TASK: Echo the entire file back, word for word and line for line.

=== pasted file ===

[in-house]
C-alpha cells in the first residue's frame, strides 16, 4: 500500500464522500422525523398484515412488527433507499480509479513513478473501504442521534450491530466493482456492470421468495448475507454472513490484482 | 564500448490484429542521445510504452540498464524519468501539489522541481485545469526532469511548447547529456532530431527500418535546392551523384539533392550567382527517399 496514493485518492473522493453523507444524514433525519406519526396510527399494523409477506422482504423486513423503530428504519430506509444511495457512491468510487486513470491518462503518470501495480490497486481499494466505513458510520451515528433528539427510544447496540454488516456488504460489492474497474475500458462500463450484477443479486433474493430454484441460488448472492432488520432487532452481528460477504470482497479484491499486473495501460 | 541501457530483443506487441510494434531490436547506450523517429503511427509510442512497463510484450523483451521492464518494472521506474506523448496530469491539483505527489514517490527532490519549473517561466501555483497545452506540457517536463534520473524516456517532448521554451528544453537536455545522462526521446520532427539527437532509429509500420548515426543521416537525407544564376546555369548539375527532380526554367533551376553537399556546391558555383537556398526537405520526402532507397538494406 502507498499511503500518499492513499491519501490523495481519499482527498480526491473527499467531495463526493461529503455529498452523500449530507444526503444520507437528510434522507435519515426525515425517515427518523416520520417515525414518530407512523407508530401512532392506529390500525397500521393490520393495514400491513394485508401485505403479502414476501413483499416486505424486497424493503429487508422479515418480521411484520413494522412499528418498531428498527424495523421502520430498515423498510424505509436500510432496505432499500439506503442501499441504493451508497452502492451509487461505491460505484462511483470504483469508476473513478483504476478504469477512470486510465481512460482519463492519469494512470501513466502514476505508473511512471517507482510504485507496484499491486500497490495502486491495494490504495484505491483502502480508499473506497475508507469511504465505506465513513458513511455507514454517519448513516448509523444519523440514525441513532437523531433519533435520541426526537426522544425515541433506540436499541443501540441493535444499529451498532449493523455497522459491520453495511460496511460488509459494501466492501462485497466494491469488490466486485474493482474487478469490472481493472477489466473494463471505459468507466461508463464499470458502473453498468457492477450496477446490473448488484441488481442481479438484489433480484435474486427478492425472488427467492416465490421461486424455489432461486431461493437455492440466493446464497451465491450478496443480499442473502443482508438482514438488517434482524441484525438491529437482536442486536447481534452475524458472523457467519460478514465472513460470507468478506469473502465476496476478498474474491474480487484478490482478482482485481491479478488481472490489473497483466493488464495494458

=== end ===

[in-house]
C-alpha cells in the first residue's frame, strides 16, 4: 500500500464522500422525523398484515412488527433507499480509479513513478473501504442521534450491530466493482456492470421468495448475507454472513490484482 | 564500448490484429542521445510504452540498464524519468501539489522541481485545469526532469511548447547529456532530431527500418535546392551523384539533392550567382527517399 496514493485518492473522493453523507444524514433525519406519526396510527399494523409477506422482504423486513423503530428504519430506509444511495457512491468510487486513470491518462503518470501495480490497486481499494466505513458510520451515528433528539427510544447496540454488516456488504460489492474497474475500458462500463450484477443479486433474493430454484441460488448472492432488520432487532452481528460477504470482497479484491499486473495501460 | 541501457530483443506487441510494434531490436547506450523517429503511427509510442512497463510484450523483451521492464518494472521506474506523448496530469491539483505527489514517490527532490519549473517561466501555483497545452506540457517536463534520473524516456517532448521554451528544453537536455545522462526521446520532427539527437532509429509500420548515426543521416537525407544564376546555369548539375527532380526554367533551376553537399556546391558555383537556398526537405520526402532507397538494406 502507498499511503500518499492513499491519501490523495481519499482527498480526491473527499467531495463526493461529503455529498452523500449530507444526503444520507437528510434522507435519515426525515425517515427518523416520520417515525414518530407512523407508530401512532392506529390500525397500521393490520393495514400491513394485508401485505403479502414476501413483499416486505424486497424493503429487508422479515418480521411484520413494522412499528418498531428498527424495523421502520430498515423498510424505509436500510432496505432499500439506503442501499441504493451508497452502492451509487461505491460505484462511483470504483469508476473513478483504476478504469477512470486510465481512460482519463492519469494512470501513466502514476505508473511512471517507482510504485507496484499491486500497490495502486491495494490504495484505491483502502480508499473506497475508507469511504465505506465513513458513511455507514454517519448513516448509523444519523440514525441513532437523531433519533435520541426526537426522544425515541433506540436499541443501540441493535444499529451498532449493523455497522459491520453495511460496511460488509459494501466492501462485497466494491469488490466486485474493482474487478469490472481493472477489466473494463471505459468507466461508463464499470458502473453498468457492477450496477446490473448488484441488481442481479438484489433480484435474486427478492425472488427467492416465490421461486424455489432461486431461493437455492440466493446464497451465491450478496443480499442473502443482508438482514438488517434482524441484525438491529437482536442486536447481534452475524458472523457467519460478514465472513460470507468478506469473502465476496476478498474474491474480487484478490482478482482485481491479478488481472490489473497483466493488464495494458